Cricket Coach Paddy Upton's Lessons in Upskilling and Life Skills You don't need a university degree to focus on personal development. There's always something new to learn. Here's how to master learning and upskilling.
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Player: Paddy Upton
Claim to fame: Head coach in international T20 cricket, a mental coach to professional athletes, a business coach, author, acclaimed speaker and a university professor.
Latest book: The Barefoot Coach
Paddy Upton's career has included being mental conditioning and strategic leadership coach of the Indian cricket team when they achieved the world's number one Test cricket ranking, and then won the 2011 ICC Cricket World Cup.
He was performance director of the South African cricket team when they became the first team to simultaneously hold the world number one ranking in all three formats of the game and mental coach to professional athletes from ten countries and eleven different sports.
Most recently, he has penned his latest book, The Barefoot Coach, available in all good book stores.
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Entrepreneur chatted to Paddy about what makes a leader truly great.
Q. How have you focused on your own self-learning?
Since leaving school and not knowing what to study at university, one of my mantras has always been, "keep moving forward, with wings spread wide'.
This kept me on track in terms of advancing my skills and focusing on learning – in any direction. What's important is to keep seeking to know more and to always be better tomorrow.
Over three decades later, this is still relevant. It's also led me to complete four degrees, including two masters' degrees, and to already have had four different and relatively successful professions.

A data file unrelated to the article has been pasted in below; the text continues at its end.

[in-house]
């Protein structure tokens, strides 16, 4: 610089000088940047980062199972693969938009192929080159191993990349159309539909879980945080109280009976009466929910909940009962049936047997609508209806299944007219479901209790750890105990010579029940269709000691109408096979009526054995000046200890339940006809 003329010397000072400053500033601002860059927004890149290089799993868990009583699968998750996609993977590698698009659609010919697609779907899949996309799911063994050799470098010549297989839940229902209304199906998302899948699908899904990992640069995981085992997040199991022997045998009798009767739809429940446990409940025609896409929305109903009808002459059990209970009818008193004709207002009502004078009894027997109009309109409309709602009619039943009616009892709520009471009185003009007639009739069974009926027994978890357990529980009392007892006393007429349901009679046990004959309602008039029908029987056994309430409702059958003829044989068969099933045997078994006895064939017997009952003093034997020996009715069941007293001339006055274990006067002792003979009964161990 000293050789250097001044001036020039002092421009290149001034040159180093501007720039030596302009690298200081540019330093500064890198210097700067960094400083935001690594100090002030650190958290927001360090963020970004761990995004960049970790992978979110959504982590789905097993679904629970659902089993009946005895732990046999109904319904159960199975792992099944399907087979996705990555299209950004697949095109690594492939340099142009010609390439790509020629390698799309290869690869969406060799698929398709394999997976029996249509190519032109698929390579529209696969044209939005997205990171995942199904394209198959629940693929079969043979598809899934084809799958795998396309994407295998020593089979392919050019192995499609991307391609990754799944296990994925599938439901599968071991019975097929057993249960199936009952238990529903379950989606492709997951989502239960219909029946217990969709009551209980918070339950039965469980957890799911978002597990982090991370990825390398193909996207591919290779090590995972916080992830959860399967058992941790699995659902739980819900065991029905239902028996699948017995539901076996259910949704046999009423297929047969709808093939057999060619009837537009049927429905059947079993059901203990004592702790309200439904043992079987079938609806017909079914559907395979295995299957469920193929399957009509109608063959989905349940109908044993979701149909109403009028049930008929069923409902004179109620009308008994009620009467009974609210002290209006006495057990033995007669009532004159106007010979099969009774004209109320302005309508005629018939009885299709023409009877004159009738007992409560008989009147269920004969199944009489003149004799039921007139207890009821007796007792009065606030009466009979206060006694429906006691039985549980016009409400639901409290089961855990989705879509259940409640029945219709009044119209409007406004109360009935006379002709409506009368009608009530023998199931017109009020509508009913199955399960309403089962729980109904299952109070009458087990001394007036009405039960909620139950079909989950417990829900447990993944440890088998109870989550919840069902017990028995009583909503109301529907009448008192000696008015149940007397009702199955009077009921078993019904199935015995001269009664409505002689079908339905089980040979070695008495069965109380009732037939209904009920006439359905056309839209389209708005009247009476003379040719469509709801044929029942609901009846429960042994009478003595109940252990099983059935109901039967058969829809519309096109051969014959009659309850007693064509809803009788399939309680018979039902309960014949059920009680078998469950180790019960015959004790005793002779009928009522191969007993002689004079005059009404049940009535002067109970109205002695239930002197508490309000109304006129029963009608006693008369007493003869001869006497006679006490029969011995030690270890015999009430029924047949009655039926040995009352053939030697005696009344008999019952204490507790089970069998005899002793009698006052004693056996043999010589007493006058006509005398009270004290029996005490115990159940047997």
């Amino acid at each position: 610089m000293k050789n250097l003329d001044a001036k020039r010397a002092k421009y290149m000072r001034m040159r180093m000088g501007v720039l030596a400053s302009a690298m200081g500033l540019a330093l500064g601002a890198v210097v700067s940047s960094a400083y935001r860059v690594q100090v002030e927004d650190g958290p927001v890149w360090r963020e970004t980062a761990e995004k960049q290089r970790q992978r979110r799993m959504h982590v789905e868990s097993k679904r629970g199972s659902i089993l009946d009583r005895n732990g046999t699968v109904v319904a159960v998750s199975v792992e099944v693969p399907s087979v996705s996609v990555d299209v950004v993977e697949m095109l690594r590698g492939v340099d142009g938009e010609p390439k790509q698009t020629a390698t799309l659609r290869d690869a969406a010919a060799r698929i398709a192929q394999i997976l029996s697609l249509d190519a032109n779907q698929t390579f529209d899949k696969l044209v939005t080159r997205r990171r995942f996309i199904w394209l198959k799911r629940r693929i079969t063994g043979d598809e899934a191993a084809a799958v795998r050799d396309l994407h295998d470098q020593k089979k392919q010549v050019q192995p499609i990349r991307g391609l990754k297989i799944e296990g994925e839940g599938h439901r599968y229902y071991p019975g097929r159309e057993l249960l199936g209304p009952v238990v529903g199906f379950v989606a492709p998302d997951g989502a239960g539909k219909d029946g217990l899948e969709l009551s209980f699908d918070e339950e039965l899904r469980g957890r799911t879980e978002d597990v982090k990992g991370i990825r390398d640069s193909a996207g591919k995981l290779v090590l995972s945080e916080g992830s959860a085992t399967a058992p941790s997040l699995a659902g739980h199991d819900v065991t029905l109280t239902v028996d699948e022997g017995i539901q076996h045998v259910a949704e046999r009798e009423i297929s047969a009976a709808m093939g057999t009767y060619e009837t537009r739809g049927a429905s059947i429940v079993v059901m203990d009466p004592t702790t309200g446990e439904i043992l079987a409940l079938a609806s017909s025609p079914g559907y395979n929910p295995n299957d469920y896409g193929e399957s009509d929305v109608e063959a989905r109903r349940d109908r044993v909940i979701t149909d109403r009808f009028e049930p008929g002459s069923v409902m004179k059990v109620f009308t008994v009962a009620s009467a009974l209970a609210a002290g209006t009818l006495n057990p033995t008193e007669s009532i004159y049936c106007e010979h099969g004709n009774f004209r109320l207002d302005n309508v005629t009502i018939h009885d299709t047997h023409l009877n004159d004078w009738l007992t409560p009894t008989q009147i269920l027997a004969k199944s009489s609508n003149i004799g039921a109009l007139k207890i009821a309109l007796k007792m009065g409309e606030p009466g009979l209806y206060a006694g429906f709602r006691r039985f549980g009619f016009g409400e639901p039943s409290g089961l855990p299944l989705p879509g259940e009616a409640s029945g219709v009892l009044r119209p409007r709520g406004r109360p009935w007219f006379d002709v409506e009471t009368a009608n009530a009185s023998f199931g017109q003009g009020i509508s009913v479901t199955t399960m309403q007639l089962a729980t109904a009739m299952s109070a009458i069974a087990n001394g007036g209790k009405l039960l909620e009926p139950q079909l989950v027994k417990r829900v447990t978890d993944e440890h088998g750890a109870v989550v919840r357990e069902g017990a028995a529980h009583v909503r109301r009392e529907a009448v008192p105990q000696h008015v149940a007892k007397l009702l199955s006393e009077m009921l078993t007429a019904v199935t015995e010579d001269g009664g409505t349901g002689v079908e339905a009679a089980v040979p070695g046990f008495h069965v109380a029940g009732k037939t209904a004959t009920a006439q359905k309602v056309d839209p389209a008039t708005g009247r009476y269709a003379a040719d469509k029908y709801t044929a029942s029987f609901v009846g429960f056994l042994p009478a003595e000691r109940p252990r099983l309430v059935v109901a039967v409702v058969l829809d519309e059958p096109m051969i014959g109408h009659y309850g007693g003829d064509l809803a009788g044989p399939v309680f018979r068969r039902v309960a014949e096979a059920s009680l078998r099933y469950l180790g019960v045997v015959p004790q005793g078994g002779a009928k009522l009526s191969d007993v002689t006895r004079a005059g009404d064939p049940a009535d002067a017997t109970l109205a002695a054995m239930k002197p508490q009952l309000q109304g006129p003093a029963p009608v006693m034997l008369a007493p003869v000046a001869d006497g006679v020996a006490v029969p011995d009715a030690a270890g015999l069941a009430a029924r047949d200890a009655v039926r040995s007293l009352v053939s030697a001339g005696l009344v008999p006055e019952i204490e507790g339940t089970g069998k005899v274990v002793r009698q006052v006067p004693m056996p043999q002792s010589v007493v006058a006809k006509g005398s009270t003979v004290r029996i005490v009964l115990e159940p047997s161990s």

Q. Have you changed your perspective on learning and creating personal meaning?
Until my early 30s I looked for most of my learning and development "out there', in books and new skills.
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It was around this age, and soon after resigning from a four-year stint as full-time fitness trainer of the Proteas cricket team, that I hit my own crisis of meaning.
I touched the emptiness that was served up by the world of success, money and fame in which I'd been immersed and realized I needed to make some real changes.
I turned my search inward and embarked on a journey of self-awareness and self-mastery. I wanted to understand myself, my intentions, motivations, values and worldviews.
What did I want to accomplish in this world, and for this world? It's a never-ending journey, and one I still pursue today.
Q. What advice would you offer other professionals in terms of upskilling?
I am always in search of new skills and knowledge, often from divergent fields and professions, which I then translate back into my work and life. I would recommend anyone, from any profession, do the same.
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For myself, examples include translating business coaching to be relevant in sport coaching, and bringing techniques from improvisation theatre, movie-making and even big-wave surfing training to professional cricket.
Q. What has been the most significant thing you've learnt over the course of your career?
I have always known that as a leader, specifically a sports coach, I'm least effective when I operate out of ego.
Ego drives four behaviours: 1) to look good; 2) If we can't look good, then it drives us to not look bad; 3) To be right; 4) If we can't be right, then it drives us to not be wrong.
In all of these instances, ego drives us to serve our own agenda ahead of others, or the cause we are leading.
Despite knowing this, my biggest (and most emotionally painful) lesson came from one of my biggest professional errors.
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I write about this very honestly in my book, where in seeking to gain recognition for the wonderful results that were happening in the Indian cricket team that Gary Kirsten and I had been coaching for the previous 18 months, I leaked some documentation to a media person.
My hope was that this person would write about the great work I was doing in the engine room of the revived Indian cricket team.
Instead, the opposite happened. Some quotes were taken out of context, which in turn fuelled a scandalous (but factually wrong) story that made headlines across the sport world.
Making it so much worse for me was that the scandal did not even mention me, but instead blamed and humiliated people very close and dear to me.
It required me to do a lot apologising and damage-repair to important relationships, and was a very painful lesson in just how effective (and ineffective) we can be when operating from ego.
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